Russian president Vladimir Putin has signed a decree automatically extending foreign citizens’ visas, registrations, work permits and labour patents that have run out after 15 March until 15 June.
The decree is particularly significant for the millions of Central Asian labour migrants currently in the country. The decree gives employers the right to hire migrants whose work “patent” has expired or who do not have one (patents are monthly fees labour migrants have to pay the authorities for the right to work in Russia; the cost varies across different regions but in Moscow currently stands at 5,350 rubles ($72) per month). It also orders law enforcement agencies not to apply any administrative penalties against them. This includes a suspension of deportations and annulments of previously granted visas, work permits, patents and other similar documents.
This and other decisions were made in a series of presidential decrees issued “in connection with the threat of the further spread of the new coronavirus infection (COVID-19)”.
Due to the current lockdown measures in place in Russia, many labour migrants have lost their jobs and found themselves in extremely difficult circumstances. A “non-working week” was announced in the country at the end of March and has subsequently been extended until the end of April. In theory, employees are to retain their salaries during this time, but this rule seems to have worked out unevenly at best for many Russian citizens and has not covered the majority of labour migrants, many of whom already began losing their jobs in the middle of March. At the same time, however, migrants were still required to pay for their patents, while border closures have made it difficult for them to return home. Previously, the Uzbek foreign ministry, Tajikistan’s ambassador to Russia and the chairman of the Federation of Migrants of Russia have all called on the Russian government to suspend patent fees during the lockdown period.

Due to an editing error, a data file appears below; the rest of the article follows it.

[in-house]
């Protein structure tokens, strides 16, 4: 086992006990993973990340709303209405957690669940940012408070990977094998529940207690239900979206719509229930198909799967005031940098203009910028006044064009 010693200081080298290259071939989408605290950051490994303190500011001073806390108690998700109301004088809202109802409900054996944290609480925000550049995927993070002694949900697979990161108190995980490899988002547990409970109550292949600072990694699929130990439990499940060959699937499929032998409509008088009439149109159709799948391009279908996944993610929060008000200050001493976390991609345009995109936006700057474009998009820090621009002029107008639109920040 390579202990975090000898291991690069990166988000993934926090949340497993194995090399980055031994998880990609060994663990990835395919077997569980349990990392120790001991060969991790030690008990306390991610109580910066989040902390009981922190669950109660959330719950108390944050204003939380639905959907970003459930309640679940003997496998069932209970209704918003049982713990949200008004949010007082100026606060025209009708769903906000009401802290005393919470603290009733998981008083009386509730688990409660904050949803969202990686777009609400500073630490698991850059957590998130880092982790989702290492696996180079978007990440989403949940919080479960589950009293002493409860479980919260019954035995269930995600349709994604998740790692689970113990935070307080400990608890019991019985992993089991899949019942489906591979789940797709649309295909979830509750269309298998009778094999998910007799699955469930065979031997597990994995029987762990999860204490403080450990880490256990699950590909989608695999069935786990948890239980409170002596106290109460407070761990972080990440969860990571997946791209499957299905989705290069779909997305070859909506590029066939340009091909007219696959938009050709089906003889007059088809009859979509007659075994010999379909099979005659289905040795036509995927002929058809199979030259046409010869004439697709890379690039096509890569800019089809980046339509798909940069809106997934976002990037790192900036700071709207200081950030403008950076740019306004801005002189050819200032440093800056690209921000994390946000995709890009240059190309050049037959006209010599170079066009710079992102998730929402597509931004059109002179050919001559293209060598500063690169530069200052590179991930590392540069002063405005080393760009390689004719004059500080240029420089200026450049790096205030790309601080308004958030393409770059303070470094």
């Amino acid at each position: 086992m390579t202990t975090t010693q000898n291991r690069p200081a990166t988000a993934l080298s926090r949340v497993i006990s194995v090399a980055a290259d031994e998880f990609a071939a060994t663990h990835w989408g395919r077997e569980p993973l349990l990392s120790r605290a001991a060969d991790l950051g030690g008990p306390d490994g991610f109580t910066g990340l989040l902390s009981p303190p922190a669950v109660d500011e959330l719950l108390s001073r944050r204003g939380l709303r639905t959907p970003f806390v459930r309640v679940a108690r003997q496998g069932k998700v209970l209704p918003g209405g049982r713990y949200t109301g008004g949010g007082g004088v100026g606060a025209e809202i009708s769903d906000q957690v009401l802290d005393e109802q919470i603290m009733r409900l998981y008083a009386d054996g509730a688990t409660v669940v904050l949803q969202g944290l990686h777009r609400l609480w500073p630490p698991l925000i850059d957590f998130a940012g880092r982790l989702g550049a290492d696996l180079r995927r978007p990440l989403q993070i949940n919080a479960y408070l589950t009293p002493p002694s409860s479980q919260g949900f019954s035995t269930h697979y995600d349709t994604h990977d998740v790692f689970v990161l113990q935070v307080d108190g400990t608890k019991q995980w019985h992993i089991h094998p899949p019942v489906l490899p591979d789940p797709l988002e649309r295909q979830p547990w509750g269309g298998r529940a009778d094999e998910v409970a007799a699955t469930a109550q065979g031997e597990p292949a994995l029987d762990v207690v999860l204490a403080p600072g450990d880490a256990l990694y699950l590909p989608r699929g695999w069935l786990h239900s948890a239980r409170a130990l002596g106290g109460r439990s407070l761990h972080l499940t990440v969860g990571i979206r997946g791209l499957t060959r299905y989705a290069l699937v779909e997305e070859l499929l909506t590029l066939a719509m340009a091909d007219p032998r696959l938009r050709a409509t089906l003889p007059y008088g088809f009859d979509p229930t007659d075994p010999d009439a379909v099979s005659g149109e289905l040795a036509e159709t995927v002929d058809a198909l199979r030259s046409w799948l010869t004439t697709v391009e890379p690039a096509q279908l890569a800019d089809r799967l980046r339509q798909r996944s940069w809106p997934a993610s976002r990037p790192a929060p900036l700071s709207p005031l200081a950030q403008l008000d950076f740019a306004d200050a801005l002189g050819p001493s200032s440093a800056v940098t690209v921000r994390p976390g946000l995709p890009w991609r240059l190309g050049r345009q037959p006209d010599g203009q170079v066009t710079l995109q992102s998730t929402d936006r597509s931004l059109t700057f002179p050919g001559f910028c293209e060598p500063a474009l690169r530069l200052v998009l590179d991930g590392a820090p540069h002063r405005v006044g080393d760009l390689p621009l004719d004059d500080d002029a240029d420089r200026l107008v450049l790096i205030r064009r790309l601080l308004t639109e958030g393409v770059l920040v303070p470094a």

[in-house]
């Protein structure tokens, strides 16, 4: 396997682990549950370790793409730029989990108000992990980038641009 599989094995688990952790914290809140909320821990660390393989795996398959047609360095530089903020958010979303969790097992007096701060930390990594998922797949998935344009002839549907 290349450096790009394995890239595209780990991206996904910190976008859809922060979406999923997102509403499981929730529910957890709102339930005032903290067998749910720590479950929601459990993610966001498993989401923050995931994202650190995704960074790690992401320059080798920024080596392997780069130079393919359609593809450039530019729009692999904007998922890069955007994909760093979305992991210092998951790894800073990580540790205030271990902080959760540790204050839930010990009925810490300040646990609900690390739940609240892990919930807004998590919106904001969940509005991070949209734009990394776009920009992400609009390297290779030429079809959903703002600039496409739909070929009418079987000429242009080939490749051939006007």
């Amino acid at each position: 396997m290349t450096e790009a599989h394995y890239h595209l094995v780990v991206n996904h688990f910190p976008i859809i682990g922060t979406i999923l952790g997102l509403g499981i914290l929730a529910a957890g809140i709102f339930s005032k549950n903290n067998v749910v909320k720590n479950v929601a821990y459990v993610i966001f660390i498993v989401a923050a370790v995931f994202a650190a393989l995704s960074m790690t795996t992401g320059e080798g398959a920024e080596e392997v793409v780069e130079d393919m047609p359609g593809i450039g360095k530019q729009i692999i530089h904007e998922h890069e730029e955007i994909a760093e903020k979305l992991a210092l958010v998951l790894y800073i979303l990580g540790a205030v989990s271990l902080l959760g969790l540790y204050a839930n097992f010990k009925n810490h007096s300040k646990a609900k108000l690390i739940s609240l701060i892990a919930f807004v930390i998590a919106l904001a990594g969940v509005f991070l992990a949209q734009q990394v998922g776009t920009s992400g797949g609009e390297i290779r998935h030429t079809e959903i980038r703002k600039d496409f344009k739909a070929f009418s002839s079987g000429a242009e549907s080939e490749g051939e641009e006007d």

Yesterday, the Russian president advised the heads of the country’s regional administrations to adopt a flexible and balanced approach the lockdown closure of construction sites, a major employer of migrant labour. Municipal and regional administrations in Moscow and its wider area recently ordered a temporary suspension of all construction site work, leading to complaints from construction firms. “I don’t understand why we are taking such decisions and forcing migrants to stay in their dorms,” Krokus Group president Araz Agalarov said in an interview with RBK. “These are buildings where 200-500 people live with 4-16 people in each room. And we’re telling them: You shouldn’t be working, stay in your rooms. Fourteen men sitting in a room. There [at the construction site] they had a chance of not getting infected, but here if one person gets infected then the others have no chance. Everyone will get the virus, and we’ll have a building full of sick people who will need to be taken to hospital.”